Truth, Meaning and Decidability

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Truth, Meaning and Decidability Neil Tennant Mind, New Series, Vol. 86, No. 343. (Jul., 1977), pp. 368-387. Stable URL: Mind is currently published by Oxford University Press.

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Truth, Meaning and Decidability* NEIL TENNANT

Compositional Theories of Meaning Given the meanings of separate words, and the rules of syntax, the meaning of a proposition is determinate. This is the reason why we can understand a sentence we never heard before. You probably never heard before the proposition 'that the inhabitants of the Andaman Islands habitually eat stewed hippopotamus for dinner', but there is no difficulty in understanding the proposition. T h e question of the relation between the meaning of a sentence and the meanings of separate words is difficult. . . Russell, The Analysis of Mind Russell's own theory of judgment had failed to overcome just this difficulty: . . . (the theory) does not show how it is that we should be able to understand the statement abbreviated as 'James judges that p' provided that we understand both the expressions 'James judges (that). . .' and the sentence (whose oratio obliqua form is) abbreviated to 'p'. Geach, Mental Acts More recently, Davidson has underlined the importance of this difficulty in a series of papers. The so-called 'Davidsonian requirement' on a theory of meaning for a natural language now enjoys wide currency; it may be stated as follows: The theory must show how out of the meanings of parts the meanings of wholes are composed. Davidson describes theories which meet this requirement as recursive. Since the latter term already enjoys technical senses to which I shall appeal in due course, I propose instead to talk of compositional theories of meaning. What is it for a theory of meaning to be compositional? For I.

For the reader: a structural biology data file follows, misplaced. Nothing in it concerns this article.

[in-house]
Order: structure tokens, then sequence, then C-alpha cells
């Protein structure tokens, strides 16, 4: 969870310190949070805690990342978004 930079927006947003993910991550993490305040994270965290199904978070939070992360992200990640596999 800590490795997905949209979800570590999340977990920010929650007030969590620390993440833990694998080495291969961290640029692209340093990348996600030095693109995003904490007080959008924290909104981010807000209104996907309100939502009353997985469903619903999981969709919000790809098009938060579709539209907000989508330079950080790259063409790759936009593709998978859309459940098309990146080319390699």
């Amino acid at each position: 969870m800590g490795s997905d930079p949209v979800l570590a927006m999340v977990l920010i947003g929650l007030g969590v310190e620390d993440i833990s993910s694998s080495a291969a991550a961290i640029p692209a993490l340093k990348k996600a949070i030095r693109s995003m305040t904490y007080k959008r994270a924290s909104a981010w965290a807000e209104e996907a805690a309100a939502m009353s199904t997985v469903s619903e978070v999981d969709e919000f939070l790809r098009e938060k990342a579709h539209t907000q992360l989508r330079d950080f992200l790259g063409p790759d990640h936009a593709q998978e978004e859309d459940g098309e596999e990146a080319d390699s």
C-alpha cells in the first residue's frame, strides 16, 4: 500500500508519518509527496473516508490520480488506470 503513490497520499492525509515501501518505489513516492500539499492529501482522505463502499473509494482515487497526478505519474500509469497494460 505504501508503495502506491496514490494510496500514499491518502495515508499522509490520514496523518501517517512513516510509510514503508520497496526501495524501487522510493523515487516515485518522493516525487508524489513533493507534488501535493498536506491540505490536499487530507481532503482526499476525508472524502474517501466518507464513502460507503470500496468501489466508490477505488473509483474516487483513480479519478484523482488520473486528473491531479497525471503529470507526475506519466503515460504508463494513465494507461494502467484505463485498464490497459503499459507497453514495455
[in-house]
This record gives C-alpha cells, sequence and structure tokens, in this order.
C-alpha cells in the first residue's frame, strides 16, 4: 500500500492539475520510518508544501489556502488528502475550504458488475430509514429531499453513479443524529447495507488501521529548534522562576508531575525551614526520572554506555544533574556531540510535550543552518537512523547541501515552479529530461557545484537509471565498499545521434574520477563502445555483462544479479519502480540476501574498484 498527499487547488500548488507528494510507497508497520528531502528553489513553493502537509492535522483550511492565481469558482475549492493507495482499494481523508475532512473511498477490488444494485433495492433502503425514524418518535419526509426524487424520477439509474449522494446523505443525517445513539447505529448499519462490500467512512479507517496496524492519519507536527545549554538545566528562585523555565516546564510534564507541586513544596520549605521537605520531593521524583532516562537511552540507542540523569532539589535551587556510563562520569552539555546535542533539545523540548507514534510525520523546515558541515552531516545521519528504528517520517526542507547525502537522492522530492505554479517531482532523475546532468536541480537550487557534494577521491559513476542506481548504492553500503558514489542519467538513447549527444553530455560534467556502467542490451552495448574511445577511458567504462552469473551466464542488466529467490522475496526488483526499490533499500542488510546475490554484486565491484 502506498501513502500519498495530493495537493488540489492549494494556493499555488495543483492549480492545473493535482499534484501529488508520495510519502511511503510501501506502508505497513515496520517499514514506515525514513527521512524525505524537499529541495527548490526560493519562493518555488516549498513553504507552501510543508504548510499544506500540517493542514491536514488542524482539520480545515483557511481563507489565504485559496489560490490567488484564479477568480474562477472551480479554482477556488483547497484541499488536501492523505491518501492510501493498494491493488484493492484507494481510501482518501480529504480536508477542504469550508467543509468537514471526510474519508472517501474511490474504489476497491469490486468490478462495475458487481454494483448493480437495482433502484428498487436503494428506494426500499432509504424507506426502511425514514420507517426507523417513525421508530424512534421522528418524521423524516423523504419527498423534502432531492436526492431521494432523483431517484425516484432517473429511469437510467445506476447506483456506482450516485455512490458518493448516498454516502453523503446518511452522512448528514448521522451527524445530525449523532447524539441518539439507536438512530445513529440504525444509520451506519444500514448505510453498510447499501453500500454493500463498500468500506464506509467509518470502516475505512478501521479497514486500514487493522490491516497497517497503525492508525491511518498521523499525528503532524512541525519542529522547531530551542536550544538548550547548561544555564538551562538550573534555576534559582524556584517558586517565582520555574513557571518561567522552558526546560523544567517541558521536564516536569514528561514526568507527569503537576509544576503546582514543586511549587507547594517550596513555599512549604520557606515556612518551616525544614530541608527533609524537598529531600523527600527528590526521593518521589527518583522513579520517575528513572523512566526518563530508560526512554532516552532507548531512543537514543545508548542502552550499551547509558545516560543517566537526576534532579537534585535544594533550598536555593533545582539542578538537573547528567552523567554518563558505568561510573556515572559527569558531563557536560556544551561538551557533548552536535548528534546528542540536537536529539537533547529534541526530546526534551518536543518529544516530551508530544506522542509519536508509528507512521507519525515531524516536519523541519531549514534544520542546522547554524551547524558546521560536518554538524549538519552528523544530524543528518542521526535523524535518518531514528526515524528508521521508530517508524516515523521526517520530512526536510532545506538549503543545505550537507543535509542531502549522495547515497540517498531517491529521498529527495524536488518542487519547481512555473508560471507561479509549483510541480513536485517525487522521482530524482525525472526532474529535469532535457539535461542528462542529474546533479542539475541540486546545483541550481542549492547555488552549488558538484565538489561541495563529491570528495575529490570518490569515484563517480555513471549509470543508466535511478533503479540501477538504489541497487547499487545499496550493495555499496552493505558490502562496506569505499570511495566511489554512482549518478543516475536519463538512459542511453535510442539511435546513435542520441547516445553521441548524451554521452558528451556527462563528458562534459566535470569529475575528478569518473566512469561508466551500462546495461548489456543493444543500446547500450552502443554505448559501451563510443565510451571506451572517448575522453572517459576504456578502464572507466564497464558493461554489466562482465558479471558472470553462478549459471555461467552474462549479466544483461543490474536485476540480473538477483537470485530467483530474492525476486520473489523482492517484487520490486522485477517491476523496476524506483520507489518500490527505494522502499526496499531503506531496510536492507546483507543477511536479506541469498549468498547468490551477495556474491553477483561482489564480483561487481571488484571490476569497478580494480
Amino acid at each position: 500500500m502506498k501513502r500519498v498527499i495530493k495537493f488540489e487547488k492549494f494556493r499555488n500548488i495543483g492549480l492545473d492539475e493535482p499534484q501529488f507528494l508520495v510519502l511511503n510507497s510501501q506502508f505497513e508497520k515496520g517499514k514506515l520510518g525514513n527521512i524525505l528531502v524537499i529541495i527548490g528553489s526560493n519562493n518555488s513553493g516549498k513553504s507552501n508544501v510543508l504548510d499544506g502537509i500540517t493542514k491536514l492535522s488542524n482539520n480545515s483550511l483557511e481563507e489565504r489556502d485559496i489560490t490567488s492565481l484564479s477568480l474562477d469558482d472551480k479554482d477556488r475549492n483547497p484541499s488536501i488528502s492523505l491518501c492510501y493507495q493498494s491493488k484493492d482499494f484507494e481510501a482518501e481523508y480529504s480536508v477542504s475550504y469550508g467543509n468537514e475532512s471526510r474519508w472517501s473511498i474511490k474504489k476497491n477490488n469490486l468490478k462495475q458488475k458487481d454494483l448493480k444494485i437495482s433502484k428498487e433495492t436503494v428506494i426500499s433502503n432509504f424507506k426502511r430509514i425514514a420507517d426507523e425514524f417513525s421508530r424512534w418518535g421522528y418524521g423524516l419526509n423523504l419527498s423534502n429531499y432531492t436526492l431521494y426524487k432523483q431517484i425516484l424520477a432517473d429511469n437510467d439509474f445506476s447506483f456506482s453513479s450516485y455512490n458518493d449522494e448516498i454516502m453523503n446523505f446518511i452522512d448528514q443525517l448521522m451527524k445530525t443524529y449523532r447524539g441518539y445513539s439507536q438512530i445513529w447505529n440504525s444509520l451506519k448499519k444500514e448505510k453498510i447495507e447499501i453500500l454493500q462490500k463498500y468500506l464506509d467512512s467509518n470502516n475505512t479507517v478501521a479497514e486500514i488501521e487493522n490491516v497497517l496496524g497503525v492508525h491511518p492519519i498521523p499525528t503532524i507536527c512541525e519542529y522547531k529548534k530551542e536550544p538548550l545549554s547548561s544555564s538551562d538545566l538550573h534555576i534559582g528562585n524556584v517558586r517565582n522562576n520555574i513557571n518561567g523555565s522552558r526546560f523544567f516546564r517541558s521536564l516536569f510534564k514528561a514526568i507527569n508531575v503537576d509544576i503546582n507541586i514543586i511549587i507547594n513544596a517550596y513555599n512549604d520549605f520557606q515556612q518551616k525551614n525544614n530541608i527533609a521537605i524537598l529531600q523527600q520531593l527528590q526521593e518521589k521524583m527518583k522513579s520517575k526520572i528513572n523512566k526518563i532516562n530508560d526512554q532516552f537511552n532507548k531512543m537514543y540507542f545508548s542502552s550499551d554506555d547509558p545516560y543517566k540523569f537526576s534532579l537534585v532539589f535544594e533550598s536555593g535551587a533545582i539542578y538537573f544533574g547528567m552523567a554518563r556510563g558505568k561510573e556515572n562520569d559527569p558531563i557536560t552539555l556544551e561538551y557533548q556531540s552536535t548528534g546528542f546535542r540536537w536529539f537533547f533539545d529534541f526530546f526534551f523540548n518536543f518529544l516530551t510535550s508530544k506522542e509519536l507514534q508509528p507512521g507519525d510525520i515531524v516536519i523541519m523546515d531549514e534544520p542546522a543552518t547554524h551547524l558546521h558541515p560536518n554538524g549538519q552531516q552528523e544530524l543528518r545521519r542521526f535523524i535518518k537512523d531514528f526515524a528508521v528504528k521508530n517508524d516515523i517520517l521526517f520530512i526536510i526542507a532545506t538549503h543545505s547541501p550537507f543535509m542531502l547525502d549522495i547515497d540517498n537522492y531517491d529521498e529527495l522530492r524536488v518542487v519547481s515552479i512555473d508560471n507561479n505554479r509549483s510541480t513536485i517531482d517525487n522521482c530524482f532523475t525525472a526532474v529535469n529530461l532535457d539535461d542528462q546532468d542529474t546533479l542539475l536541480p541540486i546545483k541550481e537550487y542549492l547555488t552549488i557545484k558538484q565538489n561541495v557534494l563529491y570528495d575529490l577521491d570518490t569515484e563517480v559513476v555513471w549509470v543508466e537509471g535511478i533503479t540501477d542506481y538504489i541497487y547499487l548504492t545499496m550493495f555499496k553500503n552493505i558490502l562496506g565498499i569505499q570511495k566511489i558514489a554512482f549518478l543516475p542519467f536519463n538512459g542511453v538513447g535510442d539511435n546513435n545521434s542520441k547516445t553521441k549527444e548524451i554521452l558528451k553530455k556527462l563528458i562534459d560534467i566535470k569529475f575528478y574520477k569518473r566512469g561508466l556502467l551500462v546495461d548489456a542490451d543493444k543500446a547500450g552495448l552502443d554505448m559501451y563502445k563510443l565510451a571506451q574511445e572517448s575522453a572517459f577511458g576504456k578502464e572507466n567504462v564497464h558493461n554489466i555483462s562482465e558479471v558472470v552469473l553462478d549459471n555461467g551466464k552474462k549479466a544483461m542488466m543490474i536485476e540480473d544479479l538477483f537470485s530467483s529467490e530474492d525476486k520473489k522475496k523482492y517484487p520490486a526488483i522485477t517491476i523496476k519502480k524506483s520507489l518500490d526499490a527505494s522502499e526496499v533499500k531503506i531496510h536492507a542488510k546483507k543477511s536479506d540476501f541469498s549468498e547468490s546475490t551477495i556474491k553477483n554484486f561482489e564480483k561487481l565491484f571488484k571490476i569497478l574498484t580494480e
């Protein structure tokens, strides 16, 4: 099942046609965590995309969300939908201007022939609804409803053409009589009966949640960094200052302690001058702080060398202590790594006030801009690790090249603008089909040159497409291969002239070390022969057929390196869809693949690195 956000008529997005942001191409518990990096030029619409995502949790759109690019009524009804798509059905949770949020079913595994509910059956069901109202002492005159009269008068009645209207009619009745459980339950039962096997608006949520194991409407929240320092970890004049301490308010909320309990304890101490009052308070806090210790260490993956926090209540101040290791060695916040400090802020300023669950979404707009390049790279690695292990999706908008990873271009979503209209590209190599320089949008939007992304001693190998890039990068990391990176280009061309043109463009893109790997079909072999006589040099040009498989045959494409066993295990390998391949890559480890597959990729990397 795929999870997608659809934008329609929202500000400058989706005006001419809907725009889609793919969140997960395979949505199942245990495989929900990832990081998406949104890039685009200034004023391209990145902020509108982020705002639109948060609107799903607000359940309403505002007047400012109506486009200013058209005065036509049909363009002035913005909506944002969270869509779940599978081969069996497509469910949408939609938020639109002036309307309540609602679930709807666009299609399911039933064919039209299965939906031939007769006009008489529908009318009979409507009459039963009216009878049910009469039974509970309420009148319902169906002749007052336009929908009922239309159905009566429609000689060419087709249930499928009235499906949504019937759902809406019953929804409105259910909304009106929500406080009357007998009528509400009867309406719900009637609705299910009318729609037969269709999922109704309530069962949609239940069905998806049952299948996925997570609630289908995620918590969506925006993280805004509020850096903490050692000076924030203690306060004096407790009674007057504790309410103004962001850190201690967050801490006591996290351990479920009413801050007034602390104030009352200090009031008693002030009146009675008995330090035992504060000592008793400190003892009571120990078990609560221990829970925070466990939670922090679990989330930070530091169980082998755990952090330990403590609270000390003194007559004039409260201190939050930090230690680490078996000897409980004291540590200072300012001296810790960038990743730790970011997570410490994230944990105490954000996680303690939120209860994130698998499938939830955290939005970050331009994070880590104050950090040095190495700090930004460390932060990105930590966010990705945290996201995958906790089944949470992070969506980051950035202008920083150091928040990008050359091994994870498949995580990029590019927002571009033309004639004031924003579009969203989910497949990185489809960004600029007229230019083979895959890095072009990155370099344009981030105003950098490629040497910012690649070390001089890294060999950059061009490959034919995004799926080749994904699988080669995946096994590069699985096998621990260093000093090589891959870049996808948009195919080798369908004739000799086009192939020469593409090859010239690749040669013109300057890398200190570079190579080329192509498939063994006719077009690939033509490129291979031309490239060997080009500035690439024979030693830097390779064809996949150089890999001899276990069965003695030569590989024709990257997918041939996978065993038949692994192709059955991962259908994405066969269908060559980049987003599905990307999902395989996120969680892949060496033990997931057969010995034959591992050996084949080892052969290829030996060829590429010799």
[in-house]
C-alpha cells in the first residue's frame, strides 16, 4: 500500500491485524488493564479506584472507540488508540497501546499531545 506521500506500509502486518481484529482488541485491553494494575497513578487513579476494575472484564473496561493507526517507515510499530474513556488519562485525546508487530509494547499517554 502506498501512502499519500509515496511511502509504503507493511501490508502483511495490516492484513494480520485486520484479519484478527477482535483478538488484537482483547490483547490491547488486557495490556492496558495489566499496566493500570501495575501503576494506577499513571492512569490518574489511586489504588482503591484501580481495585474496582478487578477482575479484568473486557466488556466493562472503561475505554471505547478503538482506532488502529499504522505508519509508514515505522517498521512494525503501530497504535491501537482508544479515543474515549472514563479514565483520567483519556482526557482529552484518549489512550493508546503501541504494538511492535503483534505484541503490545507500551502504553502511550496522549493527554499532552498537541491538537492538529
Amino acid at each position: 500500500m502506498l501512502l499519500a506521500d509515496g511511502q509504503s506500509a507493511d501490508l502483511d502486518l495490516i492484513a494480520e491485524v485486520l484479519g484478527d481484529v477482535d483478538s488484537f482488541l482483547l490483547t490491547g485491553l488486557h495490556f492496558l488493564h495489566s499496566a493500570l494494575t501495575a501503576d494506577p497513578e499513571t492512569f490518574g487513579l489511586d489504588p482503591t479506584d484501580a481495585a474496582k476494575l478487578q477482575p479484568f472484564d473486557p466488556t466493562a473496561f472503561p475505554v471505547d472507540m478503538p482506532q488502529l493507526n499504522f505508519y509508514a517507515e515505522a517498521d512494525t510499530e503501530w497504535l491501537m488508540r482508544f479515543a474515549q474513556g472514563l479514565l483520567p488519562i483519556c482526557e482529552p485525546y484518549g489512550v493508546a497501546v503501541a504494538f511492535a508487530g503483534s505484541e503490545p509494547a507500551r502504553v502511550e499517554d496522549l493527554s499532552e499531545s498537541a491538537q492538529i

I am indebted to Donald Davidson, Timothy Smiley, and Hans Kamp for helpful discussion. Earlier versions of this paper were read to the Cambridge Philosophy Research Seminar and the St. Andrews Philosophical Club. 368




this to be the case there must be, for each reading of any sentence of the language, a constituent structure which brings out clearly the configuration and relative scopes of expressions within the sentence on that reading. This constituent structure must be seen as perhaps partly manifest, perhaps partly underlying, .but in some sense associated with or enjoyed by the sentence on the given reading. Thus with Chomsky's example They heard the shooting of the hunters there may be associated one constituent structure which brings out clearly that the hunters were shooting, and another which brings out clearly that they were being shot. When intuiting as native speakers of English what the appropriate reading of the sentence is, we consider context. When conjecturing as theorists about English that the sentence has been taken on a particular reading, we postulate the associated constituent structure which, according to our theory, 'brings out' that reading. Part of the task of semantics, then, is to associate constituent structures with readings in a systematic way. I n so doing we can then appeal to the constituent structures as theoretical entities upon which meanings are ravelled. Where, in this account, lies the compositional aspect of the theory of meaning? The answer to this question is usually roughly as follows: The constituent structure is seen to arise by a finite number of applications of operations to form new expressions out of old ones. Such operations are applied initially to expressions drawn from a vocabulary of primitives. The stock of operations (for the whole language) and the vocabulary are both finite. The meaning of any expression depends only on its constituent structure and the meanings of those primitive expressions which are terminal with respect to that structure. There are finitely many compoundings of meanings, beginning with the meanings of the primitive expressions, compounding them in accordance with the meanings of dominating expressions, to yield after finitely many steps the meaning of the whole expression. Despite the constraint of finitude the means of construction suffice for the presence of infinitely many sentences of the language; because of the constraint of finitude, however, a speaker with 'finite resources' is able to produce and understand any even hitherto unencountered sentence of the language.